Does drinking alcohol affect your ability to drive? Well, even just one drink can increase your risk of a serious accident on the road, and the consequences can be devastating for everyone involved.
In this article, we explore everything there is to know about drinking and driving, including the risks and penalties involved.
How Does Drinking Alcohol Affect Your Ability to Drive?
In short, when alcohol is consumed, it changes the way the body and brain function and slows down reaction times.
Even just a small amount of alcohol can slow down someone’s ability to assess and process information and respond to events. It can also make individuals less alert and drowsy. Alcohol also affects the part of the brain that is responsible for judgement which again has an impact on how quickly someone can react to certain situations.
Alcohol can make people feel more confident and take more risks. This can increase the chance of a crash. Plus, studies have shown that even a small amount of alcohol can blur your vision too, make it difficult to concentrate and even cause double vision.
This can all make driving under the influence very dangerous as individuals can struggle to see how far away an object is, as well as judge the speed and distance of other vehicles and people. Alcohol can also make it harder for people to distinguish between colours which can make it difficult to understand traffic signals, signs and roadway markings.
All of these impairments can lead to serious accidents on the road, including death in the worst-case scenario. For this reason, it is crucially important you do not get behind the wheel if you have had a drink of alcohol.
Understanding Blood Alcohol Concentration (BAC)
Blood alcohol concentration, or BAC, is the measure of the unit that describes how much alcohol is in someone’s bloodstream. BAC determines how much alcohol there is in 100ml of blood. In England, Wales and Northern Ireland, the legal alcohol limit for driving is 80 ml of alcohol per 100 ml of blood. Alternatively, using a breath test, the legal limit is 35 micrograms of alcohol per 100 millilitres of breath. In Scotland, the limit is 50 milligrams of alcohol per 100 ml of blood or 22 micrograms of alcohol in 100 ml of breath.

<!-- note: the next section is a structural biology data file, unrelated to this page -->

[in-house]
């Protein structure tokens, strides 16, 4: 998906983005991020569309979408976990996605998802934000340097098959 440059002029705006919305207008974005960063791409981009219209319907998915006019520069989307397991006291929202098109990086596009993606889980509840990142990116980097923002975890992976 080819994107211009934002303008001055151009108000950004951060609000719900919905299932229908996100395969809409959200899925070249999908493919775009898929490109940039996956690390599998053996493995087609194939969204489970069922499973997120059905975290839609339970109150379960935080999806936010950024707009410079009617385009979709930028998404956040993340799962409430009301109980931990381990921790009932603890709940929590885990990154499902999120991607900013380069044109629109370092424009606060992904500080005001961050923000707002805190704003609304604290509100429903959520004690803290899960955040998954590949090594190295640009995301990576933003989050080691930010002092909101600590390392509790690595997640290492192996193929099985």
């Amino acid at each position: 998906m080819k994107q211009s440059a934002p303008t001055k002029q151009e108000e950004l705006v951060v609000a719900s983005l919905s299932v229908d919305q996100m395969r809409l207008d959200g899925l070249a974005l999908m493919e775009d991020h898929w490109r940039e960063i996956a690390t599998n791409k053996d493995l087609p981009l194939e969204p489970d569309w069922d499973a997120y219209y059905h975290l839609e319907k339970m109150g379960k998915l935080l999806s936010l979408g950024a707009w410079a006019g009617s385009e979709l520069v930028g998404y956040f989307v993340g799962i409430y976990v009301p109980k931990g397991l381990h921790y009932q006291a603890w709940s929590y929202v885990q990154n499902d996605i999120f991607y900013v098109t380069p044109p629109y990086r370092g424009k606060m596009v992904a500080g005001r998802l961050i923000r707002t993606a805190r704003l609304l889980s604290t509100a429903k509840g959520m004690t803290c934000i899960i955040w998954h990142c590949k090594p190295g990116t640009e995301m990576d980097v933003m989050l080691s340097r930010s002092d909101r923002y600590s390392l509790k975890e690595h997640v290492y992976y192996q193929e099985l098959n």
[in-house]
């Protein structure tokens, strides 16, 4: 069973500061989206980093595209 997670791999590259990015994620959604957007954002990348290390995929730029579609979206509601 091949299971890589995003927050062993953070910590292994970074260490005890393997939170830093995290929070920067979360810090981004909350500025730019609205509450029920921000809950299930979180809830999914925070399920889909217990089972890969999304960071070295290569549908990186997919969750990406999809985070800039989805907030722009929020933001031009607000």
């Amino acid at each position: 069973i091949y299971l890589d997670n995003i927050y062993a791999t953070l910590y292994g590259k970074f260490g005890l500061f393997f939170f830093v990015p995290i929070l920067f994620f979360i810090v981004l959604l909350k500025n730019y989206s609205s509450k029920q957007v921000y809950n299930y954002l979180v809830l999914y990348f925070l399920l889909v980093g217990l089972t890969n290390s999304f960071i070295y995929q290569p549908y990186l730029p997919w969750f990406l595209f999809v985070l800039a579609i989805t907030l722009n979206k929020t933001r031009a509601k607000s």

BAC levels will differ from person to person too. The rate at which individuals process alcohol depends on metabolism, age, build, gender, food and drink intake and whether any other medication or drugs have been taken. Therefore, it isn’t easy to say what someone’s BAC levels will be after a certain number of drinks or after a few hours have passed.
What’s more, different BAC levels present different symptoms and side effects:
- 0% – This means the individual is completely sober.
- 02% – You may experience feelings of relaxation, an altered mood and a slight change in judgement.
- 05% – You may feel less alert and more uninhibited.
- 08% – You may find it harder to detect danger and could experience reduced muscle coordination and impaired judgement.
- 10% – Speech could be slurred, and reaction times will be delayed.
- 15% – You may experience sickness, loss of balance and more severe mood changes.
- 30% – You may experience sickness, drowsiness and confusion.
- 40% + – This is a potentially fatal BAC level and can result in alcohol poisoning, loss of consciousness and coma.